Toddler Time @ The CMA: The Finale

This post is woefully late, but it has been a busy week.  Come to think of it, our last session of Toddler Time at the Columbus Museum of Art was busy too.  We started with just one station (light boxes) and simultaneously worked on our big project -a collage using contact paper as a ground and tissue paper for the medium.  If this sounds familiar, it may be because I’ve written about this process before. The kids all seemed to find success with it. Some tore the tissue into small pieces, some cut with scissors, and others took big sheets of color to form quick compositions. It’s interesting how after just four weeks with them, I started to get a sense of how some of the children expressed their on style through their work.


After about 20 minutes, everyone seemed ready to move onto something else and we walked up to an interior courtyard that houses a large glass assemblage by Dale Chihuly.  It’s very colorful and the kids ran towards it like moths to a flame.  Amanda read them a story and then talked to them a bit about the colors and shapes they saw in the piece.  After making a few shapes with our bodies, we moved into the galleries for one final stop together.


We all gathered around a still life and the children talked about the fruits they saw in the painting and which ones they liked to eat. As they did this, Amanda pulled faux fruits from a sack and passed them around. This enabled the children to touch something that looked like what they were talking about.  I think this really helped them connect with the image. At the end of the conversation, they each put whatever fruit they were holding on the floor in a pile approximating a still life.


I’m sitting here thinking it would be fun to try this with really fruit sometime, which the children could eat, engaging their senses of taste and smell. While I would ordinarily read an idea like this and think it trite, in this context, I’m understanding how it might solidify a connection between what they were looking at in the image and their own experiences.  Of course there’s no food or drink allowed in the galleries!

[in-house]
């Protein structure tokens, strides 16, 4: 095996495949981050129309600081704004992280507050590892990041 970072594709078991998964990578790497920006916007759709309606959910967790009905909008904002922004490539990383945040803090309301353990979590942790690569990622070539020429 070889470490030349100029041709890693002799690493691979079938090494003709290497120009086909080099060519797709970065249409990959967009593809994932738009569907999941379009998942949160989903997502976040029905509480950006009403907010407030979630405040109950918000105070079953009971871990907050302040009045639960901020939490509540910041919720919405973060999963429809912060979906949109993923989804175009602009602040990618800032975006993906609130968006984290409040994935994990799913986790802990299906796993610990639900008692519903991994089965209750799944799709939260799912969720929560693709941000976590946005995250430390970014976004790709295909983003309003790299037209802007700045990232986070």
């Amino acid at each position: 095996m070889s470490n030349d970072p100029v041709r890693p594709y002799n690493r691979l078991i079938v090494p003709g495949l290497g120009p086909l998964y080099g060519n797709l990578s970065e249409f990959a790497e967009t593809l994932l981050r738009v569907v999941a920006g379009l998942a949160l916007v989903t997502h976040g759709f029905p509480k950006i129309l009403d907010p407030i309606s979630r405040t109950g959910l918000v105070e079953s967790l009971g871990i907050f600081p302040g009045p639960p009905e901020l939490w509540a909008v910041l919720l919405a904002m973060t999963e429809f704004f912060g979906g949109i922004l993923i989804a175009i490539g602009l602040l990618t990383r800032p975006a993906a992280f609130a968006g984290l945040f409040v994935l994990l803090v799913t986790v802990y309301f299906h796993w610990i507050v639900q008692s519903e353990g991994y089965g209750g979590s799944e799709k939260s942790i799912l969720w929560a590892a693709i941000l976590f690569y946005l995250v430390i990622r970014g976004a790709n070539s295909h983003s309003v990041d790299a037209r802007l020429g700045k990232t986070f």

I have yet to sit down and reflect on this series of gatherings as a whole in any meaningful way. When I do, I’ll be sure to share any insights I discover. At this point, I’m helping Amanda plan a survey for the participants and I look forward to seeing what it reveals about how others experienced the sessions. I plan to fill it out as well, responding as a parent, apart from my role as a facilitator to whatever extent I can. I have a running list of people interested in this type of programming should it continue, and I’ll be curious to see how and if it does.


One thought on “Toddler Time @ The CMA: The Finale

  1. As a part-time museum art teacher and a mom myself, I really enjoy hearing about other experiences at museums. I’ve done a similar piece with the contact paper/ tissue with kids and stuck a wire as a frame around the contact paper. Once the wire is placed we folded about an inch of the contact paper over it. It allowed the finished piece to bend and become 3-D; then we hung it from some yarn. We were also inspired by a Chihuly piece for our project! Thanks for sharing these experiences! It is so fun to watch kids explore a museum!

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